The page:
Question: How did the CARES Act and CAA modify and expand upon the §127 tax-free qualified educational assistance program benefits available to employers?
Short Answer: Employers can now provide up to $5,250 in annual student loan repayment assistance benefits to employees on a tax-free basis through 2025.
General Rule: Section 127 Educational Assistance Program
Employers may provide up to $5,250 annually in tax-free compensation to employees under a qualified educational assistance program. Such programs must be maintained pursuant to a separate written plan document, and the employer must provide reasonable notification of the availability and terms of the program to all eligible employees.
Qualified educational assistance programs are subject to nondiscrimination rules to ensure the program does not discriminate in favor of highly compensated employees.
The main advantage of a §127 educational assistance program (as opposed working condition fringe educational benefits under §132) is that the educational expenses covered by the program do not need to be work-related.
However, prior to the CARES Act and the Consolidated Appropriations Act, 2021 (CAA) modifications, student loan repayment assistance did not qualify as an eligible tax-free benefit under §127. Prior eligible expenses included the cost of books, equipment, fees, supplies, and tuition.
- For more details, see our prior post: Educational Assistance Programs.
New Benefit Available Through 2025: Tax-Free Student Loan Repayment Assistance
The CARES Act initially provided that employers could pay for or reimburse up to $5,250 of an employee’s student loans on a tax-free basis from March 27, 2020 (the date of enactment) through the end of 2020 under a §127 educational assistance program. The CAA extended the availability of this tax-free student loan repayment assistance option for employers through the end of 2025.
The end result is that tax-free educational assistance benefits made after March 27, 2020 and before January 1, 2026 may include payments of principal or interest on any “qualified education loan” incurred by the employee for the education of the employee. Employers may make the payment to the employee or directly to the lender.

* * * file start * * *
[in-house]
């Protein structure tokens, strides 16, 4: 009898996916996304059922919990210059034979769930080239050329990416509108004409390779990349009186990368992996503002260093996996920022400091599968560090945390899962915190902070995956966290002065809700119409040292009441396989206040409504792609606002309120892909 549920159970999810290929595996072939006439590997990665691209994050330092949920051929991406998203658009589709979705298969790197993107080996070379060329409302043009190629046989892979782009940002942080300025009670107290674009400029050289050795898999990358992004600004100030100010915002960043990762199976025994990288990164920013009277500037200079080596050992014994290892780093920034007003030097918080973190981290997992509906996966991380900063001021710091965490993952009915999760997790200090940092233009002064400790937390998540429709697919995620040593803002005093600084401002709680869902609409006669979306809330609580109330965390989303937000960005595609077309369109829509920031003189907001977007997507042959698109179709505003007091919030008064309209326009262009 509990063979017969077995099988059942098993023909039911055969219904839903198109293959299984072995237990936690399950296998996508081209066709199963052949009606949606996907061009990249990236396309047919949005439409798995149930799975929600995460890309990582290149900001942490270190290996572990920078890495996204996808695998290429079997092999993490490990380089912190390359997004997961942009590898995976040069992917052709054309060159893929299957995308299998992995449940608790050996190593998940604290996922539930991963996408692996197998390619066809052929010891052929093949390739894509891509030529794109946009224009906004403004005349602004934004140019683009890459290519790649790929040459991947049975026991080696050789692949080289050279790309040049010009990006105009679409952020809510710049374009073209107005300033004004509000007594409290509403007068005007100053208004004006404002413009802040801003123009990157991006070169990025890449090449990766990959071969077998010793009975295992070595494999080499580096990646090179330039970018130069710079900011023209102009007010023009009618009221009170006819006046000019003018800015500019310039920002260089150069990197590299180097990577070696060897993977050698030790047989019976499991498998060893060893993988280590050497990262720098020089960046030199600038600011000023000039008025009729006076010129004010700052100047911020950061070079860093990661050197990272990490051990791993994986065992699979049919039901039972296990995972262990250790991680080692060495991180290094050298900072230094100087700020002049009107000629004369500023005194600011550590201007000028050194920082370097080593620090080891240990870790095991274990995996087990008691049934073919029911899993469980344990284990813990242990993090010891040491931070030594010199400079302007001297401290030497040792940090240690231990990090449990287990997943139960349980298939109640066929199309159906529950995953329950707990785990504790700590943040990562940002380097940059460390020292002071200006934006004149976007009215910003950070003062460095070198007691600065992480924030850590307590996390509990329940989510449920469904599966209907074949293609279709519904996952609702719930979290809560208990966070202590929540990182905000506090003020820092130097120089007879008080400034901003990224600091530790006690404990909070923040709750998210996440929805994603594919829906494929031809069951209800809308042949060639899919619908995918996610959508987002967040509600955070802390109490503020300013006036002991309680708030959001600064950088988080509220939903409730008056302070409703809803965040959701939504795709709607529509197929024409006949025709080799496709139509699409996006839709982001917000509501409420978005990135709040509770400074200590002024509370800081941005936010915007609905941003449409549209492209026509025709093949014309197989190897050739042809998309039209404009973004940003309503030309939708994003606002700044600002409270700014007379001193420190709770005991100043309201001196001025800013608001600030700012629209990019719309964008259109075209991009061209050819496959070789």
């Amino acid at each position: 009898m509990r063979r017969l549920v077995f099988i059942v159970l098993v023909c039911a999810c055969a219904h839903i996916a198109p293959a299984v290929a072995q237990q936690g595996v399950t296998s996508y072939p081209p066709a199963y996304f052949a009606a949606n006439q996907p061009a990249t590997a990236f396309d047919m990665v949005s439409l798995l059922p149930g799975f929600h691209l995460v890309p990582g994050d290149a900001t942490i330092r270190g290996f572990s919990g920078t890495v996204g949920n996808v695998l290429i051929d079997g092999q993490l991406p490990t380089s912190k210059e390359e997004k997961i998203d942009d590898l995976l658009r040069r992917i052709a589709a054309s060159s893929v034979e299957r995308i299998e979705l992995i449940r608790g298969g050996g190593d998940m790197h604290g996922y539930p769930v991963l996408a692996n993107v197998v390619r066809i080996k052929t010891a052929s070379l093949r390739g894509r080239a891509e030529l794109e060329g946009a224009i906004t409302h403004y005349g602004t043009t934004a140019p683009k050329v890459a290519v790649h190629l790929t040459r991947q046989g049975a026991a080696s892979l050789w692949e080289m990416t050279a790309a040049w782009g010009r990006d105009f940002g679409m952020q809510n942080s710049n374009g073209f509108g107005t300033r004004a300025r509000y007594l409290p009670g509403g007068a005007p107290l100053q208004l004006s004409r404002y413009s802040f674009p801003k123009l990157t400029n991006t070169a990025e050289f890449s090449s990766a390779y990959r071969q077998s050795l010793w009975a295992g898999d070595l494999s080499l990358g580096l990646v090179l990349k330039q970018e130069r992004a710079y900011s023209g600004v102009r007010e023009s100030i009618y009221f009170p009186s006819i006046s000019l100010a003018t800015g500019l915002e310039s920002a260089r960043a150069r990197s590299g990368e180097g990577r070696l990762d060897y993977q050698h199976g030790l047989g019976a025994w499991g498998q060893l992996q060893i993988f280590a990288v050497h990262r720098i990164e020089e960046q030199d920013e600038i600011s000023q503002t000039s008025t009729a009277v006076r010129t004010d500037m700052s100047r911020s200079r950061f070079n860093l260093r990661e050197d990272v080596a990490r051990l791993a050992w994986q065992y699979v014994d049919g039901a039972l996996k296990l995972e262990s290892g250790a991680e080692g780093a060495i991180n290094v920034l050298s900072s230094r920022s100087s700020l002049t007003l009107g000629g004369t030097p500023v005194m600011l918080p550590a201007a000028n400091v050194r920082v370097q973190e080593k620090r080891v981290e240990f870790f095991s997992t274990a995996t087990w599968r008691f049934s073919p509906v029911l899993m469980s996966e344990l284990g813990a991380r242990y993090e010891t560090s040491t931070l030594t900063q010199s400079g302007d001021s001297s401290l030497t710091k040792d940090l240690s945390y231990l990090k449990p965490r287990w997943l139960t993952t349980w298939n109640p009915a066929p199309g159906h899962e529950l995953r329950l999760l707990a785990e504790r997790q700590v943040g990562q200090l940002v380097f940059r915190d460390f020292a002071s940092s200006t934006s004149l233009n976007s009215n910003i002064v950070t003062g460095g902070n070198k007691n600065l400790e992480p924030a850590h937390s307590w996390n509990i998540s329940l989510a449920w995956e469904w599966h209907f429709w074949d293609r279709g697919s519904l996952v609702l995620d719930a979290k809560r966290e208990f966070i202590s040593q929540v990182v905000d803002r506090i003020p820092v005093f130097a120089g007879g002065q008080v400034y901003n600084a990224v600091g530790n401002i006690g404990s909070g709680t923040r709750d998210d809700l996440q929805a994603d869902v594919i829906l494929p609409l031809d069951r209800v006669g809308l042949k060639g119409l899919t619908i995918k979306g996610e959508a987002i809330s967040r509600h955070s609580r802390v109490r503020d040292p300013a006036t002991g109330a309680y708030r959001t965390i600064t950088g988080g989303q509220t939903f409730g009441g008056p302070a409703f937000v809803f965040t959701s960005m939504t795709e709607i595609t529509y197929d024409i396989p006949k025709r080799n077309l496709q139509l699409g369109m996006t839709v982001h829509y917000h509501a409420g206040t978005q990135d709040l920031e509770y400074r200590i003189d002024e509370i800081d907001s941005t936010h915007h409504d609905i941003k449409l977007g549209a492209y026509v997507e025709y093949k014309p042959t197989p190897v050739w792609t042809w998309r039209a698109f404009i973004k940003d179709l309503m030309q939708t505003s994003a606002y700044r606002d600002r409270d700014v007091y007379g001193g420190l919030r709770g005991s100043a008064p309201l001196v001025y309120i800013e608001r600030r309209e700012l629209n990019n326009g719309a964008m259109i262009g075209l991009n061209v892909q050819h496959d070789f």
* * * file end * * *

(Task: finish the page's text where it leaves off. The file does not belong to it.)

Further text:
The $5,250 annual maximum per employee applies for all §127 payments made by an employer under a qualified educational assistance program. This includes the aggregate of any of the previously available forms of benefits (books, equipment, fees, supplies, tuition) combined with any student loan repayment assistance. Educational assistance amounts provided by employers in excess of $5,250 per year must be included in the employee’s taxable income.
Definition: Qualified Education Loan
Tax-free educational assistance under the CARES Act and CAA through 2025 is available for an employee’s “qualified education loan.”
A “qualified education loan” is a loan taken out by the employee to pay for the employee’s “qualified education expenses” within a “reasonable period of time” before or after taking out the loan for education provided during an “academic period” for an “eligible student” to attend an “eligible educational institution.”
Qualified Education Expenses:
These expenses are the total costs of attending an eligible educational institution. They include amounts for the following items:
- Tuition and fees
- Room and board (with limitations)
- Books, supplies, and equipment
- Other necessary expenses (such as transportation)
Reasonable Period of Time:
Qualified educational expenses are treated as paid or incurred within a reasonable period of time before or after the employee takes out the loan if they are paid with the proceeds a federal postsecondary education loan program.
If not paid with the proceeds of that type of loan, the expenses are treated as paid or incurred within a reasonable period of time if both of the following requirements are met:
- The expenses relate to a specific academic period; and
- The loan proceeds are disbursed within a period that begins 90 days before the start of that academic period and ends 90 days after the end of that academic period.
An academic period includes a semester, trimester, quarter, or other period of study (such as a summer school session) as reasonably determined by an educational institution.